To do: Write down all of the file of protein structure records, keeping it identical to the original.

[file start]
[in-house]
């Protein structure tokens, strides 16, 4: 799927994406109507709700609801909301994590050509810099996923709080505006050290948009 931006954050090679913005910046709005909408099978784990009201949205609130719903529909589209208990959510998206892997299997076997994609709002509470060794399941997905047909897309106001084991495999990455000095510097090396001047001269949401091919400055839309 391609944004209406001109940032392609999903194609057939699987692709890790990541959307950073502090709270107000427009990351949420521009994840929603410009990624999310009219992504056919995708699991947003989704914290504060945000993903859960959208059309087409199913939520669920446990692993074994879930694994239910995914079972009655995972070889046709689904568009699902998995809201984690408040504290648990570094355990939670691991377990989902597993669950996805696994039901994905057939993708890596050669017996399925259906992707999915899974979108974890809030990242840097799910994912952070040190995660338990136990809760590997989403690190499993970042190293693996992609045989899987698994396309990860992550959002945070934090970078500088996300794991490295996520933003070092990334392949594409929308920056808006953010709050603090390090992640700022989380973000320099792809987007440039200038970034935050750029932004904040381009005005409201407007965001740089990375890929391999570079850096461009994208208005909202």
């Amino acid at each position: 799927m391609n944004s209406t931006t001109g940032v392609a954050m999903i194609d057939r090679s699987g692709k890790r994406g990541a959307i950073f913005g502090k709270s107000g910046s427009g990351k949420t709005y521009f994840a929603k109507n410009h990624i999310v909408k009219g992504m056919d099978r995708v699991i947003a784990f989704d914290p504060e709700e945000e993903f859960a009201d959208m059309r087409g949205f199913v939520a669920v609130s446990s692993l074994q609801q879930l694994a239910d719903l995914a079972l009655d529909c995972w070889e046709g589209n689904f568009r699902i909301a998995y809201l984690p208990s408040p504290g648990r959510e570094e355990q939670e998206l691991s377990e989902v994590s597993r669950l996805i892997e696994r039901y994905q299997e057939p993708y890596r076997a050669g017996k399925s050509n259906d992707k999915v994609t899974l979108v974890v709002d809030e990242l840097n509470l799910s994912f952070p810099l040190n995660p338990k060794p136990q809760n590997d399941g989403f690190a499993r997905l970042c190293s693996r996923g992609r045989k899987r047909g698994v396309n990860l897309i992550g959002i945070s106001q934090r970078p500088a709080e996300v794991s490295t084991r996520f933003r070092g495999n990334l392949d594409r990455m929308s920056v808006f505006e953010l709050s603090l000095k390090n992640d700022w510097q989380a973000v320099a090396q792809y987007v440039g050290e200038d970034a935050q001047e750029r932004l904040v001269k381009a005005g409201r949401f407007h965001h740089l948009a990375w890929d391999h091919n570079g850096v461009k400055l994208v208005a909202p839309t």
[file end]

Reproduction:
[in-house]
């Protein structure tokens, strides 16, 4: 799927994406109507709700609801909301994590050509810099996923709080505006050290948009 931006954050090679913005910046709005909408099978784990009201949205609130719903529909589209208990959510998206892997299997076997994609709002509470060794399941997905047909897309106001084991495999990455000095510097090396001047001269949401091919400055839309 391609944004209406001109940032392609999903194609057939699987692709890790990541959307950073502090709270107000427009990351949420521009994840929603410009990624999310009219992504056919995708699991947003989704914290504060945000993903859960959208059309087409199913939520669920446990692993074994879930694994239910995914079972009655995972070889046709689904568009699902998995809201984690408040504290648990570094355990939670691991377990989902597993669950996805696994039901994905057939993708890596050669017996399925259906992707999915899974979108974890809030990242840097799910994912952070040190995660338990136990809760590997989403690190499993970042190293693996992609045989899987698994396309990860992550959002945070934090970078500088996300794991490295996520933003070092990334392949594409929308920056808006953010709050603090390090992640700022989380973000320099792809987007440039200038970034935050750029932004904040381009005005409201407007965001740089990375890929391999570079850096461009994208208005909202």
């Amino acid at each position: 799927m391609n944004s209406t931006t001109g940032v392609a954050m999903i194609d057939r090679s699987g692709k890790r994406g990541a959307i950073f913005g502090k709270s107000g910046s427009g990351k949420t709005y521009f994840a929603k109507n410009h990624i999310v909408k009219g992504m056919d099978r995708v699991i947003a784990f989704d914290p504060e709700e945000e993903f859960a009201d959208m059309r087409g949205f199913v939520a669920v609130s446990s692993l074994q609801q879930l694994a239910d719903l995914a079972l009655d529909c995972w070889e046709g589209n689904f568009r699902i909301a998995y809201l984690p208990s408040p504290g648990r959510e570094e355990q939670e998206l691991s377990e989902v994590s597993r669950l996805i892997e696994r039901y994905q299997e057939p993708y890596r076997a050669g017996k399925s050509n259906d992707k999915v994609t899974l979108v974890v709002d809030e990242l840097n509470l799910s994912f952070p810099l040190n995660p338990k060794p136990q809760n590997d399941g989403f690190a499993r997905l970042c190293s693996r996923g992609r045989k899987r047909g698994v396309n990860l897309i992550g959002i945070s106001q934090r970078p500088a709080e996300v794991s490295t084991r996520f933003r070092g495999n990334l392949d594409r990455m929308s920056v808006f505006e953010l709050s603090l000095k390090n992640d700022w510097q989380a973000v320099a090396q792809y987007v440039g050290e200038d970034a935050q001047e750029r932004l904040v001269k381009a005005g409201r949401f407007h965001h740089l948009a990375w890929d391999h091919n570079g850096v461009k400055l994208v208005a909202p839309t």